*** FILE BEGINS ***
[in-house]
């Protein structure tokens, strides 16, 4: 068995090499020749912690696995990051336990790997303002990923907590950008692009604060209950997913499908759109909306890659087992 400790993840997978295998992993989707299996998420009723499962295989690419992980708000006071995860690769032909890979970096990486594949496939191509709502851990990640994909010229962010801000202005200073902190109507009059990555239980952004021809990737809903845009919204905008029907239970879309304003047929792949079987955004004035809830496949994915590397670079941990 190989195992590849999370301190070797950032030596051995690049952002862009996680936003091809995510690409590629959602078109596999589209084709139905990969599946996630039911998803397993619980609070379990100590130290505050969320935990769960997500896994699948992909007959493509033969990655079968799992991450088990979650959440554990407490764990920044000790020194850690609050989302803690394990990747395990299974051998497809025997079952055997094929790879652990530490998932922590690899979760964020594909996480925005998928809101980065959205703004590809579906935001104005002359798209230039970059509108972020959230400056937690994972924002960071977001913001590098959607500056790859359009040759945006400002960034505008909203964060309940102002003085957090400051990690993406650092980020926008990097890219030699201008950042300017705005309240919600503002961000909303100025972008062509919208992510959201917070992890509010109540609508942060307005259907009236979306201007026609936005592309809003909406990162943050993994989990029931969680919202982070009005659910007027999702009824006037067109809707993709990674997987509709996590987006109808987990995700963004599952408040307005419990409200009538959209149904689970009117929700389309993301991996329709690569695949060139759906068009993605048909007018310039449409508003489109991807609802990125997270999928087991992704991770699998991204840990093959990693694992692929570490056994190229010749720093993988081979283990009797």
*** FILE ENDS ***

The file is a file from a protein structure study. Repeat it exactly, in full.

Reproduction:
[in-house]
């Protein structure tokens, strides 16, 4: 068995090499020749912690696995990051336990790997303002990923907590950008692009604060209950997913499908759109909306890659087992 400790993840997978295998992993989707299996998420009723499962295989690419992980708000006071995860690769032909890979970096990486594949496939191509709502851990990640994909010229962010801000202005200073902190109507009059990555239980952004021809990737809903845009919204905008029907239970879309304003047929792949079987955004004035809830496949994915590397670079941990 190989195992590849999370301190070797950032030596051995690049952002862009996680936003091809995510690409590629959602078109596999589209084709139905990969599946996630039911998803397993619980609070379990100590130290505050969320935990769960997500896994699948992909007959493509033969990655079968799992991450088990979650959440554990407490764990920044000790020194850690609050989302803690394990990747395990299974051998497809025997079952055997094929790879652990530490998932922590690899979760964020594909996480925005998928809101980065959205703004590809579906935001104005002359798209230039970059509108972020959230400056937690994972924002960071977001913001590098959607500056790859359009040759945006400002960034505008909203964060309940102002003085957090400051990690993406650092980020926008990097890219030699201008950042300017705005309240919600503002961000909303100025972008062509919208992510959201917070992890509010109540609508942060307005259907009236979306201007026609936005592309809003909406990162943050993994989990029931969680919202982070009005659910007027999702009824006037067109809707993709990674997987509709996590987006109808987990995700963004599952408040307005419990409200009538959209149904689970009117929700389309993301991996329709690569695949060139759906068009993605048909007018310039449409508003489109991807609802990125997270999928087991992704991770699998991204840990093959990693694992692929570490056994190229010749720093993988081979283990009797």